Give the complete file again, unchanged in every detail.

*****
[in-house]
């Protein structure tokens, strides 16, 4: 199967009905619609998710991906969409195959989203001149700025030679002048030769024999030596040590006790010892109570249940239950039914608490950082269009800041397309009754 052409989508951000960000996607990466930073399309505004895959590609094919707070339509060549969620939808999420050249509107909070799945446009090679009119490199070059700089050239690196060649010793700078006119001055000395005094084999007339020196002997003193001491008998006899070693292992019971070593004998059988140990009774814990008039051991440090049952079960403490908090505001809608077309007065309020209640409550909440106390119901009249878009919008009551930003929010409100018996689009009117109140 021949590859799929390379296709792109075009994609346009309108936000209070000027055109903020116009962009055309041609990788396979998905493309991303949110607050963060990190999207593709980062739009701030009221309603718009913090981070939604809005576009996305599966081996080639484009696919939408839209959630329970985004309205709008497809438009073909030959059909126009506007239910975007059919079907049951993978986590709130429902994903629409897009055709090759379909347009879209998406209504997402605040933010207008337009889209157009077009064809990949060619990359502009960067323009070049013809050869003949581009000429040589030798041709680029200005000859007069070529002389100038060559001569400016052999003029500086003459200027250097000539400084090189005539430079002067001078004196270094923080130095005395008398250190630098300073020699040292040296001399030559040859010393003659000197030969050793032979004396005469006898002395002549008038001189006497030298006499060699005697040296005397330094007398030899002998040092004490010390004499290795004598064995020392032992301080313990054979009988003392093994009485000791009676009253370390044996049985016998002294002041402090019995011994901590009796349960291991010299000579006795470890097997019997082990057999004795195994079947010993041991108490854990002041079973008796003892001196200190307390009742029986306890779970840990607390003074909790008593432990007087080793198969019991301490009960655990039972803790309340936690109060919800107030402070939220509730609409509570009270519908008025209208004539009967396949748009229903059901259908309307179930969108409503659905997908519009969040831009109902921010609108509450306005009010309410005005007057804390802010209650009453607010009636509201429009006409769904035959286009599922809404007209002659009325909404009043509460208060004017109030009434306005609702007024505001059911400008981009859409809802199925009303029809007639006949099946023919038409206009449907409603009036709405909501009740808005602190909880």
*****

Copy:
[in-house]
């Protein structure tokens, strides 16, 4: 199967009905619609998710991906969409195959989203001149700025030679002048030769024999030596040590006790010892109570249940239950039914608490950082269009800041397309009754 052409989508951000960000996607990466930073399309505004895959590609094919707070339509060549969620939808999420050249509107909070799945446009090679009119490199070059700089050239690196060649010793700078006119001055000395005094084999007339020196002997003193001491008998006899070693292992019971070593004998059988140990009774814990008039051991440090049952079960403490908090505001809608077309007065309020209640409550909440106390119901009249878009919008009551930003929010409100018996689009009117109140 021949590859799929390379296709792109075009994609346009309108936000209070000027055109903020116009962009055309041609990788396979998905493309991303949110607050963060990190999207593709980062739009701030009221309603718009913090981070939604809005576009996305599966081996080639484009696919939408839209959630329970985004309205709008497809438009073909030959059909126009506007239910975007059919079907049951993978986590709130429902994903629409897009055709090759379909347009879209998406209504997402605040933010207008337009889209157009077009064809990949060619990359502009960067323009070049013809050869003949581009000429040589030798041709680029200005000859007069070529002389100038060559001569400016052999003029500086003459200027250097000539400084090189005539430079002067001078004196270094923080130095005395008398250190630098300073020699040292040296001399030559040859010393003659000197030969050793032979004396005469006898002395002549008038001189006497030298006499060699005697040296005397330094007398030899002998040092004490010390004499290795004598064995020392032992301080313990054979009988003392093994009485000791009676009253370390044996049985016998002294002041402090019995011994901590009796349960291991010299000579006795470890097997019997082990057999004795195994079947010993041991108490854990002041079973008796003892001196200190307390009742029986306890779970840990607390003074909790008593432990007087080793198969019991301490009960655990039972803790309340936690109060919800107030402070939220509730609409509570009270519908008025209208004539009967396949748009229903059901259908309307179930969108409503659905997908519009969040831009109902921010609108509450306005009010309410005005007057804390802010209650009453607010009636509201429009006409769904035959286009599922809404007209002659009325909404009043509460208060004017109030009434306005609702007024505001059911400008981009859409809802199925009303029809007639006949099946023919038409206009449907409603009036709405909501009740808005602190909880």